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Coming from a Java world into a C# one is there a HashMap equivalent? If not what would you recommend?

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4 Answers 4

up vote 167 down vote accepted

Dictionary is probably the closest. System.Collections.Generic.Dictionary implements the System.Collections.Generic.IDictionary interface (which is similar to Java's Map interface).

Some notable differences that you should be aware of:

  • Adding/Getting items
    • Java's HashMap has the put and get methods for setting/getting items
      • myMap.put(key, value)
      • MyObject value = myMap.get(key)
    • C#'s Dictionary uses the Item property for setting/getting items
      • myDictionary.Item[key] = value
      • MyObject value = myDictionary.Item[key]
  • null keys
    • Java's HashMap allows null keys
    • .NET's Dictionary throws an ArgumentNullException if you try to add a null key
  • Adding a duplicate key
    • Java's HashMap will replace the existing value with the new one.
    • .NET's Dictionary will replace the existing value with the new one if you use the Item property. If you use the Add method, it will instead throw an ArgumentException.
  • Attempting to get a non-existent key
    • Java's HashMap will return null.
    • .NET's Dictionary will throw a KeyNotFoundException. You can use the TryGetValue method instead of the Item property to avoid this:
      MyObject value = null; if (!myDictionary.TryGetValue(key, value)) { /* key doesn't exist */ }

Dictionary's has a ContainsKey method that can help deal with the previous two problems.

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There isn't an exact equivalent (in JAVA HashMap permits null values and the null key)… – Fabio Maulo Dec 25 '10 at 18:55
Yes, Dictionary is close but not exact. – Powerlord Dec 25 '10 at 21:00
Note, Dictionary throws Exceptions when adding a duplicated key. – Rubens Mariuzzo Dec 27 '11 at 20:08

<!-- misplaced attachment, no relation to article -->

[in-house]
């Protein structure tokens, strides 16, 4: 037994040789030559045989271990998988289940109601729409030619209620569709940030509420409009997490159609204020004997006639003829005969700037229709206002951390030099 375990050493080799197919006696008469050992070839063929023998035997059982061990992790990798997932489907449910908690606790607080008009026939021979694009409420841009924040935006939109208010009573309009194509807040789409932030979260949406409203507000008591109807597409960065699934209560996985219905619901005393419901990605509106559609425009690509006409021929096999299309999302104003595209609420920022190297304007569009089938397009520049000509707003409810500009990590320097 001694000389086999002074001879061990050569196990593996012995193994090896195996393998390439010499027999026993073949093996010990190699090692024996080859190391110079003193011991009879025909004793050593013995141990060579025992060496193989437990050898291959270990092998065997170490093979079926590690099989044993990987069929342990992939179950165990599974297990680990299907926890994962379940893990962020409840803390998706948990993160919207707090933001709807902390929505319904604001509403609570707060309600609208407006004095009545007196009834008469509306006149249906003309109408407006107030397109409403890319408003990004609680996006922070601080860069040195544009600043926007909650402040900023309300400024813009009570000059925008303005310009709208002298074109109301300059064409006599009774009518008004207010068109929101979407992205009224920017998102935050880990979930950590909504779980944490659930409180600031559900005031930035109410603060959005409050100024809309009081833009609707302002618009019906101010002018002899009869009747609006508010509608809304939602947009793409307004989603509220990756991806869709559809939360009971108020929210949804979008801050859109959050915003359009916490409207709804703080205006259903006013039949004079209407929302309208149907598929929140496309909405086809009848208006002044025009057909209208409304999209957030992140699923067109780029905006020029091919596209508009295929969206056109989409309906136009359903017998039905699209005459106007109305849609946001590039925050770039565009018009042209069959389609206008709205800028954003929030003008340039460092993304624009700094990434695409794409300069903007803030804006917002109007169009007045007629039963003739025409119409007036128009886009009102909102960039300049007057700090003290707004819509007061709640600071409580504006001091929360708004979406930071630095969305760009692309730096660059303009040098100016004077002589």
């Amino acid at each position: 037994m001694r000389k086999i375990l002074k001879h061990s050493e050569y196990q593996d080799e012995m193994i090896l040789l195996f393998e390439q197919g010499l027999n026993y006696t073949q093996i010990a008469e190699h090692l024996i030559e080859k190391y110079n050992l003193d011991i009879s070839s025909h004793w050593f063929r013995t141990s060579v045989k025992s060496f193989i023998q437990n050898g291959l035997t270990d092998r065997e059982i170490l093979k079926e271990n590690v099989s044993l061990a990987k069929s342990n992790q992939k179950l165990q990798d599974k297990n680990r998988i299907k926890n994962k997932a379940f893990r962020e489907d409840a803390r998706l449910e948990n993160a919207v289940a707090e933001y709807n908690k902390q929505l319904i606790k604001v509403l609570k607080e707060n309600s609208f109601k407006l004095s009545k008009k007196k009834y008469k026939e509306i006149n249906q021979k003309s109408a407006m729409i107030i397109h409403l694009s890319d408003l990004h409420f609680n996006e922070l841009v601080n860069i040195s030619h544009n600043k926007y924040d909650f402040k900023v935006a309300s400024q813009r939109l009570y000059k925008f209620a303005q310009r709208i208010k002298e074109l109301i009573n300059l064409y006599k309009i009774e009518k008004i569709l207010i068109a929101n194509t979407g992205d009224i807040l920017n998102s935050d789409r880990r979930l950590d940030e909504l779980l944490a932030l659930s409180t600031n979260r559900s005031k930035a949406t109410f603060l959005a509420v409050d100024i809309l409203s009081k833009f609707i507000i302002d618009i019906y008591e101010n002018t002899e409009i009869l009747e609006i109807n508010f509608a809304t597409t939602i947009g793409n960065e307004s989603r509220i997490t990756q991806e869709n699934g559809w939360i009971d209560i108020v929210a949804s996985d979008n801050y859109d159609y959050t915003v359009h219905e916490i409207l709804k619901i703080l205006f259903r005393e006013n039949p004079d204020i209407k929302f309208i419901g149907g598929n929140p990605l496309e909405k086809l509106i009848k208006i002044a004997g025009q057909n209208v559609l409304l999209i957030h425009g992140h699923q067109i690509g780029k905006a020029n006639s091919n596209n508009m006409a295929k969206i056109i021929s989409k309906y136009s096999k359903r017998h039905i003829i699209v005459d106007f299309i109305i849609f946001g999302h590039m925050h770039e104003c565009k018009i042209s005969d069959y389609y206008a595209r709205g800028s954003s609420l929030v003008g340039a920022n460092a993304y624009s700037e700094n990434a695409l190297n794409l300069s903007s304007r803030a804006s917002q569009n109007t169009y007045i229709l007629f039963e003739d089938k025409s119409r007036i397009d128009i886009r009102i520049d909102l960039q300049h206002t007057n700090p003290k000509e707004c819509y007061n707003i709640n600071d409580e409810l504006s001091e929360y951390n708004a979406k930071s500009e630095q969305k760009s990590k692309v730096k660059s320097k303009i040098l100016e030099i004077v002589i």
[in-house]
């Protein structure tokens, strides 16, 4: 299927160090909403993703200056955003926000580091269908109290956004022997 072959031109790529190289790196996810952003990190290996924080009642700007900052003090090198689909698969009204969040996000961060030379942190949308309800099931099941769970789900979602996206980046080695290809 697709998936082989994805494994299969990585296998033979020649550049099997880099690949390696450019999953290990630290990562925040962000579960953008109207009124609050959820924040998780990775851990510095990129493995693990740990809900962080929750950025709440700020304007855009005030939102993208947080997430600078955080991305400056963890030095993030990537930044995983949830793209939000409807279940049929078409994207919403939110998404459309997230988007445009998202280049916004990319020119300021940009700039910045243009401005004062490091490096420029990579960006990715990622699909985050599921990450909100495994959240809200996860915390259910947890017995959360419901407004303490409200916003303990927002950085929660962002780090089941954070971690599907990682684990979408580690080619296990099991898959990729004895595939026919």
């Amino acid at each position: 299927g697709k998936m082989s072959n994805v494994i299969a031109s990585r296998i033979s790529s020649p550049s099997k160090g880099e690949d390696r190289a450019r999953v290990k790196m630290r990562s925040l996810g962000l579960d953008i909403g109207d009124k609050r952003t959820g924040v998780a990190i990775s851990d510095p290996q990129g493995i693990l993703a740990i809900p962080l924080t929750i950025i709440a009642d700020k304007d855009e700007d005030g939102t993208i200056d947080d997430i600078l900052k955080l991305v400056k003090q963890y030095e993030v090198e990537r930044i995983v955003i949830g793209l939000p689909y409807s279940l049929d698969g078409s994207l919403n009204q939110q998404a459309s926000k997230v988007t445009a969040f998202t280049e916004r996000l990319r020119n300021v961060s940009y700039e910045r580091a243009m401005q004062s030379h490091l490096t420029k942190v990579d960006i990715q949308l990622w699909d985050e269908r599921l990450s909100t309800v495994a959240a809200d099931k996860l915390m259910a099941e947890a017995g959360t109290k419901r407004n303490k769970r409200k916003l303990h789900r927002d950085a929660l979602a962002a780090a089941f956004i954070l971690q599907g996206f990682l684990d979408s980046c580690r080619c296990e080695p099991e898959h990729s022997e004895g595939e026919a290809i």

Also, an Exception is thrown when requesting a value with a non existing key. – Rubens Mariuzzo Dec 27 '11 at 20:20

From C# equivalent to Java HashMap

I needed a Dictionary which accepted a "null" key, but there seems to be no native one, so I have written my own. It's very simple, actually. I inherited from Dictionary, added a private field to hold the value for the "null" key, then overwritten the indexer. It goes like this :

public class NullableDictionnary : Dictionary<string, string>
    string null_value;

    public StringDictionary this[string key]
            if (key == null) 
                return null_value;
            return base[key];
            if (key == null)
                null_value = value;
                base[key] = value;

Hope this helps someone in the future.


I modified it to this format

public class NullableDictionnary : Dictionary<string, object>
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Couldn't you continue the generics theme by making object a type parameter? – colithium Jan 28 '12 at 3:44
This doesn't work. public StringDictionary this[string key] {... should be public String this[string key] {. Also base[key] won't work from my try. I suggest implementing IDictionary and just having a global private dictionary object and handling the null case for each of the methods. – A.sharif May 15 at 21:40
I wonder why you went out of your way to misspell Dictionary. – Jim Balter Jul 22 at 17:53

Check out the documentation on MSDN for the Hashtable class.

Represents a collection of key-and-value pairs that are organized based on the hash code of the key.

Also, keep in mind that this is not thread-safe.

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Dictionary<TKey, TValue> is preferable, because of compile time type checking and because it doesn't require boxing of value types. – Thorarin Aug 13 '09 at 16:56

I think it's better to give examples as to tell one favorite..
So check this Collections and decide which collection do you want to use.

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